KEIO UNIVERSITY MEDICAL SCIENCE FUND


The 2017 Keio Medical Science Prize Awardees

John E. Dick PhD FRS

John E. Dick PhD FRS

Canada Research Chair in Stem Cell Biology and Senior Scientist, Princess Margaret Cancer Centre, University Health Network ; and Professor, Department of Molecular Genetics, University of Toronto



Website
http://www.uhnresearch.ca/researcher/john-e-dick

Reason for Selection and His Major Achievement:

Identification of cancer stem cells

Tissue stem cells exhibit the capacity for self-renewal and differentiation into cells of various types. These multipotent stem cells are the principal source of the cells in adult tissue. The idea that stem cells might also be present in cancer tissues, i.e., the "cancer stem cell hypothesis," was first proposed long ago, but bona fide cancer stem cells were not isolated for many years. Professor John E. Dick was the first to isolate cells expressing hematopoietic stem cell surface markers from human leukemia cells, and transplant them into immunocompromised mice. This provided the first evidence that human leukemia can be maintained in mice, and the first indication that stem cells are present and active in leukemia. Beginning with these findings, the field of cancer stem cell research has continued to advance and it has since become clear that cancer stem cells play roles in solid tumors as well. Cancer stem cells are more resistant to therapeutic interventions than normal cancer cells, and serve as source cells in cancer recurrence and metastasis. Professor Dick 's contribution is immeasurable, as he gave rise to the idea that cancer stem cells must be destroyed for cancers to be eradicated.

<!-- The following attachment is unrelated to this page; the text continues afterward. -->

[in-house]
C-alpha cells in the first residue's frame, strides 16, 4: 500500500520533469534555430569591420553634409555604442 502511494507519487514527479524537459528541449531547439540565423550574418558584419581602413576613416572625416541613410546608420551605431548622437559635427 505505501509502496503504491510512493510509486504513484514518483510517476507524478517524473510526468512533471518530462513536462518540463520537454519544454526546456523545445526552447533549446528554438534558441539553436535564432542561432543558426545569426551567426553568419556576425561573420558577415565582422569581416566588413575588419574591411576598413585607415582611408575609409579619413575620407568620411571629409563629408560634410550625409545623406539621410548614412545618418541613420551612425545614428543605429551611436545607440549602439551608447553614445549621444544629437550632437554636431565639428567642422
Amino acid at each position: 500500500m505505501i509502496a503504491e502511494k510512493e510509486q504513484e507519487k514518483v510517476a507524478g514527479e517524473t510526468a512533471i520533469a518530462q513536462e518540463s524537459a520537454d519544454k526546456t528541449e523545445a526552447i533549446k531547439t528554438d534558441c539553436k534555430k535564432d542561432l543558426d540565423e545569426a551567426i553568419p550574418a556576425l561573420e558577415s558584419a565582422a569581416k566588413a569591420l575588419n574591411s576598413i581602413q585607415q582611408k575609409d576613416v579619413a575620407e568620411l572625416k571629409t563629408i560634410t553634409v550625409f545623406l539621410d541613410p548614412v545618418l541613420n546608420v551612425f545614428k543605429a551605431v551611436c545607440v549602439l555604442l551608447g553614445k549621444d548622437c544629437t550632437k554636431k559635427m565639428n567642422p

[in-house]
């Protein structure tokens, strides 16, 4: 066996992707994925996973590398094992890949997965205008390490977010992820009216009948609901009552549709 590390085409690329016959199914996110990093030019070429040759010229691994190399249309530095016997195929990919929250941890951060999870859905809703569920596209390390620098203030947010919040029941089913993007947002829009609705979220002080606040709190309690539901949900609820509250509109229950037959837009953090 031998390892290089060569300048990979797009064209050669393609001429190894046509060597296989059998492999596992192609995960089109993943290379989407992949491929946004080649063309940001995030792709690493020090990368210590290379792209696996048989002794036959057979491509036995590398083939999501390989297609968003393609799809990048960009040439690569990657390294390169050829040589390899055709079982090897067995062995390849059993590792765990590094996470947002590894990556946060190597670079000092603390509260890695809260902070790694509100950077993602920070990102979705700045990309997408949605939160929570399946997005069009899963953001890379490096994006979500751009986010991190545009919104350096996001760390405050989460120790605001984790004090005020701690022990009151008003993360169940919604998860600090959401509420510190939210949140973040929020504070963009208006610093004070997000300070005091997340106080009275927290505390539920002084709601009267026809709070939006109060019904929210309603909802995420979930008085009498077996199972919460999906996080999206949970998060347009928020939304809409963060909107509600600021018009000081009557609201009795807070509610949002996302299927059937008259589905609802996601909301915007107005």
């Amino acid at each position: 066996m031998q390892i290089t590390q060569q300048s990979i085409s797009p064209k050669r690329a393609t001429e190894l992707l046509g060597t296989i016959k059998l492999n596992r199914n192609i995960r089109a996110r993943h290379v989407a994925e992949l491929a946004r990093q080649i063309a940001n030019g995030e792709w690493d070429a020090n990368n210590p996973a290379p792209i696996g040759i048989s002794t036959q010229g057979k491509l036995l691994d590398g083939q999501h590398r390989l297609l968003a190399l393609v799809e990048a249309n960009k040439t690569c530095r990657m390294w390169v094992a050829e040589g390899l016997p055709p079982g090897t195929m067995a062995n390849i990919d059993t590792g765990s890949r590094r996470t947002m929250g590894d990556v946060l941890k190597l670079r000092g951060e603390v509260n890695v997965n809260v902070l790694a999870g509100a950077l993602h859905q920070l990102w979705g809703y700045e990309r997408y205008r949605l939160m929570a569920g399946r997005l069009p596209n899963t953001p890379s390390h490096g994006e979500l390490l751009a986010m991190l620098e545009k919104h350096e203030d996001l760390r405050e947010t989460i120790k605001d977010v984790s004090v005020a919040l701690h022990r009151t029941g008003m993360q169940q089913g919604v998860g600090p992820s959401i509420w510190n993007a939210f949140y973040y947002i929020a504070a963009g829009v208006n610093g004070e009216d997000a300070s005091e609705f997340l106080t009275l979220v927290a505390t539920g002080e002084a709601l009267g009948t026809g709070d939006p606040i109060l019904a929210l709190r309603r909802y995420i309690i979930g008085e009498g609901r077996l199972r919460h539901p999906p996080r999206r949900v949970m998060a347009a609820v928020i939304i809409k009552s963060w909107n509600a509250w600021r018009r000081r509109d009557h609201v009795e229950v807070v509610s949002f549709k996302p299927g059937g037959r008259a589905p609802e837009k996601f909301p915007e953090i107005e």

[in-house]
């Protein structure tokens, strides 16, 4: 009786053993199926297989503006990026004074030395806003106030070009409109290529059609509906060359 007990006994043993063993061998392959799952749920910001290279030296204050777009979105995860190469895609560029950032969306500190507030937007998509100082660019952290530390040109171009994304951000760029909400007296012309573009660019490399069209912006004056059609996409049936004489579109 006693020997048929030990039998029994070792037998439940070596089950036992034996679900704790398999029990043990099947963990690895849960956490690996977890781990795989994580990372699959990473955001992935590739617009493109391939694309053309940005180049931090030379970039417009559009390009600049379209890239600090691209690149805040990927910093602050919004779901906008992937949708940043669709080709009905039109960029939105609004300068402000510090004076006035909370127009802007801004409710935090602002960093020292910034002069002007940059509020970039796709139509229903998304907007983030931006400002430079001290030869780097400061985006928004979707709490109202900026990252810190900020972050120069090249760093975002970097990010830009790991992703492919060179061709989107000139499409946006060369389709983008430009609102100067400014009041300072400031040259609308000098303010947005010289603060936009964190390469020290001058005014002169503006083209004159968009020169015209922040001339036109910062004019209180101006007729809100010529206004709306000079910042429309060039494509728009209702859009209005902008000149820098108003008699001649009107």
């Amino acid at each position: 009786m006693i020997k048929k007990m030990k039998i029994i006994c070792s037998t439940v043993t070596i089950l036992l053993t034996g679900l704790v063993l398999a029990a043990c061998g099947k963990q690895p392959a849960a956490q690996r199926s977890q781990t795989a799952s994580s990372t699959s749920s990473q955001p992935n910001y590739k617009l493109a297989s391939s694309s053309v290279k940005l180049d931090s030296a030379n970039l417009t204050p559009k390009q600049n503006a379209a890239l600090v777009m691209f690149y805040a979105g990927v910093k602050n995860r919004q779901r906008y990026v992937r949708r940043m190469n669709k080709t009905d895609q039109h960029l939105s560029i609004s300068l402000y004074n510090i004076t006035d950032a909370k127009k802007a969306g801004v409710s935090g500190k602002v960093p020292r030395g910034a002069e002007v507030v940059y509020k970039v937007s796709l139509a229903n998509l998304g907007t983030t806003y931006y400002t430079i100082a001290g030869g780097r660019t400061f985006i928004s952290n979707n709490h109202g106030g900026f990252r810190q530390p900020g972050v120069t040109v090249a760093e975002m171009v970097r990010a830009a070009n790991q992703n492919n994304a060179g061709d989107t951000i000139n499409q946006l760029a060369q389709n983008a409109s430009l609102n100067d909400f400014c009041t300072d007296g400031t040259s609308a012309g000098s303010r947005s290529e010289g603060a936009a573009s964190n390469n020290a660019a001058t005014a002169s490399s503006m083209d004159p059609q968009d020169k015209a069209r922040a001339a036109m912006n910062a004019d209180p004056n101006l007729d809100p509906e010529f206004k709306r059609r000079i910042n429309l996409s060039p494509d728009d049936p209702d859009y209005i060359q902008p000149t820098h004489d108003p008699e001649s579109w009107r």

Background

1974
Registered Radiological Technologist, Misericordia General Hospital
1978
B.Sc. (Hons) Dept. of Microbiology, University of Manitoba
1984
Ph.D. Microbiology and Biochemistry, University of Manitoba
1978-1984
Graduate Student, Dr. J. Wright, Department of Microbiology and Manitoba Institute of Cell Biology,niversity of Manitoba, NSERC Scholarship, MHRC Scholarship
1984-1986
Post-doctoral Fellow, Dr. A. Bernstein, Ontario Cancer Institute and Mount Sinai Hospital, Research Institute, University of Toronto MRC Post-doctoral Fellowship
1986-1991
Scientist, Department of Genetics, Research Institute Hospital for Sick Children, Toronto